In part 2, we have talked about the Response::prepare() method, which ensures that a Response is compliant with the HTTP specification. It is probably a good idea to always call it just before sending the Response to the client; that's what the ResponseListener does:

$dispatcher->addSubscriber(new HttpKernel\EventListener\ResponseListener('UTF-8'));

This one was easy too! Let's take another one: do you want out of the box support for streamed responses? Just subscribe to StreamedResponseListener:

$dispatcher->addSubscriber(new HttpKernel\EventListener\StreamedResponseListener());

And in your controller, return a StreamedResponse instance instead of a Response instance.

Read the Internals chapter of the Symfony2 documentation to learn more about the events dispatched by HttpKernel and how they allow you to change the flow of a request.

Now, let's create a listener, one that allows a controller to return a string instead of a full Response object:

class LeapYearController
{
    public function indexAction(Request $request, $year)
    {
        $leapyear = new LeapYear();
        if ($leapyear->isLeapYear($year)) {
            return 'Yep, this is a leap year! ';
        }

        return 'Nope, this is not a leap year.';
    }
}

To implement this feature, we are going to listen to the kernel.view event, which is triggered just after the controller has been called. Its goal is to convert the controller return value to a proper Response instance, but only if needed:


        
    
    
         
    getControllerResult();

        if (is_string($response)) {
            $event->setResponse(new Response($response));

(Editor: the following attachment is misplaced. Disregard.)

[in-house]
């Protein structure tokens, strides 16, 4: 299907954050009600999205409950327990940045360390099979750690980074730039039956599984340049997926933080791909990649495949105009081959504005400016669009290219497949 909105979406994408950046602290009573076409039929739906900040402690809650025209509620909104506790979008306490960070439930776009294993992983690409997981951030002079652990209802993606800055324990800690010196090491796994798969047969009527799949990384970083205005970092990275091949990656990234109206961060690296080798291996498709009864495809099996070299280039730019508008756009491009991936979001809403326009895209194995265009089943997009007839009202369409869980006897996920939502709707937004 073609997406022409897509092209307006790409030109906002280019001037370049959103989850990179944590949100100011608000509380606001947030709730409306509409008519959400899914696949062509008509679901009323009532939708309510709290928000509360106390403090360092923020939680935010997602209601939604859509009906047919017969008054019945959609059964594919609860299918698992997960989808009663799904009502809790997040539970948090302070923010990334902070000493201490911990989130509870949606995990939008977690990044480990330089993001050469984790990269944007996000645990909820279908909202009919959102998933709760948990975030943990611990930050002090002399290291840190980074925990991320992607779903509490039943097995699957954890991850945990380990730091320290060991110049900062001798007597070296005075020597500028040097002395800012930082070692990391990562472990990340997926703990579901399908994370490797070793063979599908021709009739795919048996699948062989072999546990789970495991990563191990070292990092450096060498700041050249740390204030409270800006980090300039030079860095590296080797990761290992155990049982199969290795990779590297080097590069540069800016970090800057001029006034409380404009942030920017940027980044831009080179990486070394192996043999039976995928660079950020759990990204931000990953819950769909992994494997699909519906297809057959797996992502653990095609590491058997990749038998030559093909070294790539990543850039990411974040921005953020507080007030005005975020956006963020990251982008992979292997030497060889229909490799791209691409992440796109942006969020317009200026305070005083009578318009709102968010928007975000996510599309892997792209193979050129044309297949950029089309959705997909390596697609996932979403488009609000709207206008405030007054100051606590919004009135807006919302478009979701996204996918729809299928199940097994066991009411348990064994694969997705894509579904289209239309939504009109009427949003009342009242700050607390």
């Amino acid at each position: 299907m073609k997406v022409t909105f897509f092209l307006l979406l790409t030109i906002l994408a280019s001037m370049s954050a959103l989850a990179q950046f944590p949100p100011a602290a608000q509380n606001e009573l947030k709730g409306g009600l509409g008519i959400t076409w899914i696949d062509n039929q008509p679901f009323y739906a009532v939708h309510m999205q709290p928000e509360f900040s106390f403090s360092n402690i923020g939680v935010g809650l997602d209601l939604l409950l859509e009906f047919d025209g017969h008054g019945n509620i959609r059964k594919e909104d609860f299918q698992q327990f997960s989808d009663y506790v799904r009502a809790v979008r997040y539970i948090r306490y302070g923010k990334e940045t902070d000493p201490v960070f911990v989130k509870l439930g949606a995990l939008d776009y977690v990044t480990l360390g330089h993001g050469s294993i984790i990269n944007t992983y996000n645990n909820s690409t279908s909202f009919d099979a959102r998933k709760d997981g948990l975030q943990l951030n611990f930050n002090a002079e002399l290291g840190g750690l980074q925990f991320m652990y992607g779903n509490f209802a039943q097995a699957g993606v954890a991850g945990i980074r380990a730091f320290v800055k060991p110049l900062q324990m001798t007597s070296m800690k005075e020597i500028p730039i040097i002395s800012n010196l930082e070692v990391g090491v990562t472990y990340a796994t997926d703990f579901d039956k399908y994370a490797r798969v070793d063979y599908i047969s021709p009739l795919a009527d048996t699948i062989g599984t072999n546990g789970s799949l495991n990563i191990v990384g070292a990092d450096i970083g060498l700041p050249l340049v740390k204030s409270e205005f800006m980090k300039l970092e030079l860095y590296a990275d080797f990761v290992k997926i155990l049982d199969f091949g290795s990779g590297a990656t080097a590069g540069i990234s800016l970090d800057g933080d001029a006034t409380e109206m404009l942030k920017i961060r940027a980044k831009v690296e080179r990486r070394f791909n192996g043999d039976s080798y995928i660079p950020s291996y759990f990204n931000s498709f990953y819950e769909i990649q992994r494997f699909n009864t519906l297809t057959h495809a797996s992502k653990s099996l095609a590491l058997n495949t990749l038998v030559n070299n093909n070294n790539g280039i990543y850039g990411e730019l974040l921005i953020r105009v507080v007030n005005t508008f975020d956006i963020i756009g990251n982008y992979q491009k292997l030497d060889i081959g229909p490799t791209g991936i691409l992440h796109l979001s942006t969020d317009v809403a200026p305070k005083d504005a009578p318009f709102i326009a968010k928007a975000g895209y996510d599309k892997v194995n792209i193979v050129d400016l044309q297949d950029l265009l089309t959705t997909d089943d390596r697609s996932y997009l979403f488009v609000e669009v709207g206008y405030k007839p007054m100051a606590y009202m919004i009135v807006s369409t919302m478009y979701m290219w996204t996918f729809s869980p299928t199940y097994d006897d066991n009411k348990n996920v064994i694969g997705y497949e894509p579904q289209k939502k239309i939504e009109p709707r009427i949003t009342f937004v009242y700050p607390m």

}
    }

    public static function getSubscribedEvents()
    {
        return array('kernel.view' => 'onView');
    }
}

The code is simple because the kernel.view event is only triggered when the controller return value is not a Response and because setting the response on the event stops the event propagation (our listener cannot interfere with other view listeners).

Don't forget to register it in the front controller:

$dispatcher->addSubscriber(new Simplex\StringResponseListener());

If you forget to register the subscriber, HttpKernel will throw an exception with a nice message: The controller must return a response (Nope, this is not a leap year. given)..

At this point, our whole framework code is as compact as possible and it is mainly composed of an assembly of existing libraries. Extending is a matter of registering event listeners/subscribers.

Hopefully, you now have a better understanding of why the simple looking HttpKernelInterface is so powerful. Its default implementation, HttpKernel, gives you access to a lot of cool features, ready to be used out of the box, with no efforts. And because HttpKernel is actually the code that powers the Symfony2 and Silex frameworks, you have the best of both worlds: a custom framework, tailored to your needs, but based on a rock-solid and well maintained low-level architecture that has been proven to work for many websites; a code that has been audited for security issues and that has proven to scale well.